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There was plenty to celebrate when the grand Soweto Theatre finally opened its doors to the public on Friday, 25 May.
THE Soweto Theatre will afford the local arts and culture fraternity a platform to showcase their work as well as an environment where the community can access the arts in their own time and space.

Executive mayor Parks Tau opens the new theatre (Photo: Enoch lehung, City of Johannesburg)Executive mayor Parks Tau opens the new theatre (Photo: Enoch Lehung, City of Johannesburg)Artists will be able to develop their skills in a setting that gives them immediate public exposure, while locals will hopefully embrace the theatre as part of their entertainment calendar.

These are some of the sentiments echoed by officials responsible for the establishment of the site who were present for its grand opening in Jabulani on the evening of 25 May. Mayor Parks Tau, who had attended his office’s Budget Golf Day in the city earlier in the day, was present, as were a number of prominent television personalities and professionals from the theatre industry.

Live music from the Soweto Jazz Orchestra, singer Gloria Bosman and bassist Concord Nkabinde kept guests entertained, as did recitals by local poets and a theatrical dance number.

The theatre’s first production, the timeless short story The Suitcase, originally written by the late playwright and author Es’Kia Mphahlele and adapted and directed by James Ngcobo, was preceded by a vocal tale of the history of Soweto by poet Mzwakhe Mbuli. Jazz legend Hugh Masekela is the music director for The Suitcase, while the choreography was directed by multi-award winning dancer Gregory Maqoma.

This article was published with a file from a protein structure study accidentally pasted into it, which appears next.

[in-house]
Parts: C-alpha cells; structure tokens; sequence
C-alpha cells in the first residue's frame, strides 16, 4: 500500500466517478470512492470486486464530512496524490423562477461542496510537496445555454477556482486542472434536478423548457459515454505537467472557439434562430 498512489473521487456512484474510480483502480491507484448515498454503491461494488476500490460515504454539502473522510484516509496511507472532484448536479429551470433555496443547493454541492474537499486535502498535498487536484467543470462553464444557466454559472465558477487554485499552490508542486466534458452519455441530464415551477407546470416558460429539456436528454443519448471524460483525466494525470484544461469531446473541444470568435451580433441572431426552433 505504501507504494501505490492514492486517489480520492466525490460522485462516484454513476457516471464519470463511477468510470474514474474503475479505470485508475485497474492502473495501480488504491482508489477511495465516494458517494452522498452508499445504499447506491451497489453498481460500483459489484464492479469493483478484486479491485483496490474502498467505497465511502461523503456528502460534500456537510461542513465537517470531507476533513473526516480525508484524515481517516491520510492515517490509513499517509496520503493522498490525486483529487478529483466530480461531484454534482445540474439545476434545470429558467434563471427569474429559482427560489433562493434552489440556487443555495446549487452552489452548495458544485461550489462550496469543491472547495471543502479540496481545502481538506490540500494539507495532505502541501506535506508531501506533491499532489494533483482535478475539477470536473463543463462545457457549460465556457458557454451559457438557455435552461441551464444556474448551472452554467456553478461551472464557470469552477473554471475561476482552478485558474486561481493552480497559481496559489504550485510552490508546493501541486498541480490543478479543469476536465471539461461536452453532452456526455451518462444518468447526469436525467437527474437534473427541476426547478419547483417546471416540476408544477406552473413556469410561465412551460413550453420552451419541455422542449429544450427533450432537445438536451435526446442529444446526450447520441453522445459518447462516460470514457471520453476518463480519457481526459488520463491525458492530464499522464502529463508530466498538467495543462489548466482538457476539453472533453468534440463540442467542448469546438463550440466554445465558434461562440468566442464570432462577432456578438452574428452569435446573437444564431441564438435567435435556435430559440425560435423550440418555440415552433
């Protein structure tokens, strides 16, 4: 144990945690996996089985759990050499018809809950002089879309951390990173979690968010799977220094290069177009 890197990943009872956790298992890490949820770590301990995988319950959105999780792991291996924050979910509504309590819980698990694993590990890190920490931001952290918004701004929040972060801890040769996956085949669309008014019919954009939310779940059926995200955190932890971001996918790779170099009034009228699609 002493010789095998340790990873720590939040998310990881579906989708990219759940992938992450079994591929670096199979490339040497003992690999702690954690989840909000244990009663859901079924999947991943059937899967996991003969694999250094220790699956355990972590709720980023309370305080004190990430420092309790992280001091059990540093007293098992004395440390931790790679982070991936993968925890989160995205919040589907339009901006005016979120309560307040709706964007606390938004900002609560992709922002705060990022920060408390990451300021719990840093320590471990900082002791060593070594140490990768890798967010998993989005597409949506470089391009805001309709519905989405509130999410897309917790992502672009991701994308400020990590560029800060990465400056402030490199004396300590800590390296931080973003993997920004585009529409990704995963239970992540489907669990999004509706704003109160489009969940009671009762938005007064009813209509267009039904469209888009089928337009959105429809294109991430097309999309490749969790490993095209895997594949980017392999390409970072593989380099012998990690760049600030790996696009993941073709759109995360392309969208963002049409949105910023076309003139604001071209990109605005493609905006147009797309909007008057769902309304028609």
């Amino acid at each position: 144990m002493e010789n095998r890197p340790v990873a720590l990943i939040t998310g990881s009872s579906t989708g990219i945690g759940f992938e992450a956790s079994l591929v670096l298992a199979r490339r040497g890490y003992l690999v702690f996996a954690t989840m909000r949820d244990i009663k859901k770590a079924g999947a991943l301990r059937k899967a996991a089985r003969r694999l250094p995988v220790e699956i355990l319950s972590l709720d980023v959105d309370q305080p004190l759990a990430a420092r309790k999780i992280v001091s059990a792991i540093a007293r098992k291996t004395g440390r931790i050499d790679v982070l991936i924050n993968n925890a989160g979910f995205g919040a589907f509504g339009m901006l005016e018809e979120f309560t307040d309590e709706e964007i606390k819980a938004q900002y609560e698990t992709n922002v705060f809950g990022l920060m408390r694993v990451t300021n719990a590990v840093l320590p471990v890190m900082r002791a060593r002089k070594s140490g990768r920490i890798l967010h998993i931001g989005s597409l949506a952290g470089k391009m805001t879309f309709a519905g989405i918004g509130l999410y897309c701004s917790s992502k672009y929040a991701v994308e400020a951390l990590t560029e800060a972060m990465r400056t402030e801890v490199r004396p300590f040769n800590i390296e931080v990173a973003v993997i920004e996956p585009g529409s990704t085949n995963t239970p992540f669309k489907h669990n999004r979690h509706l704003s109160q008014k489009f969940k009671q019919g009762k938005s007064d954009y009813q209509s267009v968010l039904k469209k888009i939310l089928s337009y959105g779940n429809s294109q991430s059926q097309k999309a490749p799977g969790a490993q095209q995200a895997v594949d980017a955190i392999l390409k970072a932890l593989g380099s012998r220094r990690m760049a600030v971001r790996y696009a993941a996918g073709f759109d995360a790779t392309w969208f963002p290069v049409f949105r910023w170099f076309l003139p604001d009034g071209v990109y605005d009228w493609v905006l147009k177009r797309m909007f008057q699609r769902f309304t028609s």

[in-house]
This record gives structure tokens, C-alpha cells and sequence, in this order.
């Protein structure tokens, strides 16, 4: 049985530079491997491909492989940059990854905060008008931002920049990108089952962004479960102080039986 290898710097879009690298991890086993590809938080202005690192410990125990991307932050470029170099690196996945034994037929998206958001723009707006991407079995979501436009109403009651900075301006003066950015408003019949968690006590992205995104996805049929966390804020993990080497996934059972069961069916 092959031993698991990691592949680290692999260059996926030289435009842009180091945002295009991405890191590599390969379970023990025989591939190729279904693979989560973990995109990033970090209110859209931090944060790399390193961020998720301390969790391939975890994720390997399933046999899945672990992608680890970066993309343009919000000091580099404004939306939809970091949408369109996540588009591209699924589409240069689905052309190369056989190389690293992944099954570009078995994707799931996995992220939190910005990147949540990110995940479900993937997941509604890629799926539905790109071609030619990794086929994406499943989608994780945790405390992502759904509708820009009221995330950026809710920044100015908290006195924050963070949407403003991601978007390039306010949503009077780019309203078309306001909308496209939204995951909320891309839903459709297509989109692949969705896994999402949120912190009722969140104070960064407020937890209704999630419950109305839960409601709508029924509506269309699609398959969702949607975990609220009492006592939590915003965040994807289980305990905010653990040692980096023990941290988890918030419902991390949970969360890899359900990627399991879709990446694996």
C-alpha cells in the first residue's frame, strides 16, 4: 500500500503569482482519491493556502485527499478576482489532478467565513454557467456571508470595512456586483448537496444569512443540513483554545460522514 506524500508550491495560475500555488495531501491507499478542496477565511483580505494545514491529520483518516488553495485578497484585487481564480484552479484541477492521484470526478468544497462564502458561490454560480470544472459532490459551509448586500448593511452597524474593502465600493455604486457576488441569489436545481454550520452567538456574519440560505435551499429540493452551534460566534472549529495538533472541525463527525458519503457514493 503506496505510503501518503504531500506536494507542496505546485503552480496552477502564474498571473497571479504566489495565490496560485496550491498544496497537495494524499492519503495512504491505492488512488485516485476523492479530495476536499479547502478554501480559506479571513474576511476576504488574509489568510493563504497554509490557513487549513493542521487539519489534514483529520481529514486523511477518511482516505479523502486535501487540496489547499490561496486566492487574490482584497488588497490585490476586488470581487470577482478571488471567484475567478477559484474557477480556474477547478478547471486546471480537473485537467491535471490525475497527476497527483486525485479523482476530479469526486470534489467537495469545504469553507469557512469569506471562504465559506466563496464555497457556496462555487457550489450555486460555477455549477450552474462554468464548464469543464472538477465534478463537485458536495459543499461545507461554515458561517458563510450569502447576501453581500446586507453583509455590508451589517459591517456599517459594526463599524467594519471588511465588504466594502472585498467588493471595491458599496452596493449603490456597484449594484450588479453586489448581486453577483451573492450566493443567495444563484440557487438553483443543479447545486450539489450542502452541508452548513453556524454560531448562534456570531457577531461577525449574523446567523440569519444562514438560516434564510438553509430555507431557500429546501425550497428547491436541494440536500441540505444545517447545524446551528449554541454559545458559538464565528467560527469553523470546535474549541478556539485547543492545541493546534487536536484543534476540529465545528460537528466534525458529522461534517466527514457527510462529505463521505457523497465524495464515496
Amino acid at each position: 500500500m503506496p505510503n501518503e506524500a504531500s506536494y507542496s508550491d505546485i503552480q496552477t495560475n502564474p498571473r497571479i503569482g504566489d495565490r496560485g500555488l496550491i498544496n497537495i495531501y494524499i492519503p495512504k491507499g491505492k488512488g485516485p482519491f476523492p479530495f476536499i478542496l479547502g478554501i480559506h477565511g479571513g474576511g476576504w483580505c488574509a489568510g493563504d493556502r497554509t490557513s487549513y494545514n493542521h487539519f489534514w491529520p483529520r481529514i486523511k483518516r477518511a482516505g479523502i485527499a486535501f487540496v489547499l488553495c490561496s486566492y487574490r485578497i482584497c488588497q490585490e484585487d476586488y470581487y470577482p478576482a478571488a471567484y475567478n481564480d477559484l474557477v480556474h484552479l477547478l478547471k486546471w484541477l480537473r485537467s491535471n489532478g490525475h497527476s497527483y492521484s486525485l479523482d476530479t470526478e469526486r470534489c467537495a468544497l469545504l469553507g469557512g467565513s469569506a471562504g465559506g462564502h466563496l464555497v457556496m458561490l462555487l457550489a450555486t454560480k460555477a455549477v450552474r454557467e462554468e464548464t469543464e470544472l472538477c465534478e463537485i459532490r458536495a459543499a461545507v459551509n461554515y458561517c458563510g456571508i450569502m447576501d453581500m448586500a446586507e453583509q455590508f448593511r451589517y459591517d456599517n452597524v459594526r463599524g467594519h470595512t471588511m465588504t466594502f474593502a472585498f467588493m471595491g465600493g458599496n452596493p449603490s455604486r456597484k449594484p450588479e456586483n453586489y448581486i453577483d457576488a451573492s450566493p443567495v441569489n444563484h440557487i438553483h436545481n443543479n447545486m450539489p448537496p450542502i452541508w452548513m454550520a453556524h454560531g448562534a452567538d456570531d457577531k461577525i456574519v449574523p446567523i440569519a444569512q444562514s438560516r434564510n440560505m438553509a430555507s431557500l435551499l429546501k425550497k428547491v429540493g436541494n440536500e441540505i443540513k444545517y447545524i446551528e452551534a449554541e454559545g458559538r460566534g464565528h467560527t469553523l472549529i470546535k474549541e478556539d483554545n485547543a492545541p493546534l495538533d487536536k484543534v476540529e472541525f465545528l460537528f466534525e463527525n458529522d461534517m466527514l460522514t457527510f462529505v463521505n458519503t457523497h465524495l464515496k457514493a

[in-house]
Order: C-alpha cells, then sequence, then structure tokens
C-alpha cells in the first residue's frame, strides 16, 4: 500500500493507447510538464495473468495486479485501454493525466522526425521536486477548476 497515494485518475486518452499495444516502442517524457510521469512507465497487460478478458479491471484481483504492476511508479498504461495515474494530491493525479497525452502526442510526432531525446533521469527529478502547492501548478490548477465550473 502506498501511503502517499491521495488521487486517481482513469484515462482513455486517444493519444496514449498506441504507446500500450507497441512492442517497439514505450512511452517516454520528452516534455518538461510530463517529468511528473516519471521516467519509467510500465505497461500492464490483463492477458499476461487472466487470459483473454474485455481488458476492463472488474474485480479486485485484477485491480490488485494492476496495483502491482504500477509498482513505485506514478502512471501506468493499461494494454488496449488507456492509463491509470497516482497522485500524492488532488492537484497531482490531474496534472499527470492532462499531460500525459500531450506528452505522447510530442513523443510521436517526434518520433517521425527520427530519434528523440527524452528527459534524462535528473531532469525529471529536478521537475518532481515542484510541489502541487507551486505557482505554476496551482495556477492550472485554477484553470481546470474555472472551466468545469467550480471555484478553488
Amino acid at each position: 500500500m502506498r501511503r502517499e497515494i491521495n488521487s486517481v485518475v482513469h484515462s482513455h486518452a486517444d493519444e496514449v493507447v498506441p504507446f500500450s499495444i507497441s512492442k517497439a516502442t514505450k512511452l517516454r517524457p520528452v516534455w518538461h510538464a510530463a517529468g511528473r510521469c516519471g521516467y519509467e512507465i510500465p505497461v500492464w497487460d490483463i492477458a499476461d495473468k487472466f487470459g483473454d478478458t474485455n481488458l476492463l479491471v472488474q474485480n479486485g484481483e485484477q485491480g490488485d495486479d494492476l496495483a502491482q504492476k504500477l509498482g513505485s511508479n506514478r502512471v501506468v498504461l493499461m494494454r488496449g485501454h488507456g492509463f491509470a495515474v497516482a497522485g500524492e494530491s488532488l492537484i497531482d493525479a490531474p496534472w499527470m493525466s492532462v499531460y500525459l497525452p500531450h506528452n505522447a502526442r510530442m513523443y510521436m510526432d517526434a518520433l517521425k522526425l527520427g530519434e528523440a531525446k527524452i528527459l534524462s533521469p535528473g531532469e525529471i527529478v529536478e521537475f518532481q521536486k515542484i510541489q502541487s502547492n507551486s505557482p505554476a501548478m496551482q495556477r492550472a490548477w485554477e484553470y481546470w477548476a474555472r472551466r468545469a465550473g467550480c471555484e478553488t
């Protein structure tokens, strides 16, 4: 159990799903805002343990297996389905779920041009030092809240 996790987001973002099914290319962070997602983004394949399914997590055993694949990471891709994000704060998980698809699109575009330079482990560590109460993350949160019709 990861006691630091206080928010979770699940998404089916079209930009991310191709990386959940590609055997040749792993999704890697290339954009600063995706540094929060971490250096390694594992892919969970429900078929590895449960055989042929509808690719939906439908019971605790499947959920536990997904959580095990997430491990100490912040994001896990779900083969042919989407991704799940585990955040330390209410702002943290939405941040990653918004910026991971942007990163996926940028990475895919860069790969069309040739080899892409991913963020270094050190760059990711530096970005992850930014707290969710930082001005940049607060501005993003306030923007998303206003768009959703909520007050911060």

Executive mayor Parks Tau was joined by minister of arts and culture Paul Mashatile and City officials to officially open the Soweto Theatre on 25 May. Watch video.
The indoor foyer of the theatre features a head-and-shoulders sculpture of former mayor Amos Masondo, to whom the vision of the theatre is attributed.

Portfolio head of community development in the City, Chris Vondo, said the venue would provide a platform where creative commentary about social ills could be made.

Vondo further described it as a monument that would help demystify the stereotype that the arts shouldn’t be taken seriously.

Well-known artists (Enoch lehung, City of Johannesburg)Well-known artists welcome the opening of the theatre (Enoch Lehung, City of Johannesburg)“The theatre was created as an outlet of entertainment and it is hoped that it will help lure people from beer halls”, he said, adding that it should not be perceived as a “preserve of the elite”.

In his address Tau recognised Masondo for his contribution to the development of Soweto and for conceiving the construction of the theatre. He also launched the Jabulani Heritage Project, which will collate stories about the historic amphitheatre, preserve its original structure and integrate it with the Soweto theatre as part of one arts precinct.

Minister of arts and culture Paul Mashatile expressed his excitement at the idea that local artists now had a home at the Soweto theatre to perform, show and develop artistic skills.

“Let’s keep it as a beautiful legacy for Soweto for generations to come,” he said, adding that his department throws its support behind the project.

The theatre, on Bolani Road, near the intersection with Soweto’s second busiest thoroughfare Koma Road is oversubscribed. It will serve mainly as a receiving house in the first year of operation and in the long run will double as a production house.

The R150-million facility is part of an extensive development project for Jabulani, which when complete will comprise a fully-fledged business and residential node, the revamped amphitheatre, standalone cluster homes, a shopping mall and a residential area flats units.

There will be 25 000m² of retail shops, 10 000m² of offices and 4 000 mixed income residential units, 30 percent of which will be for low income earners.

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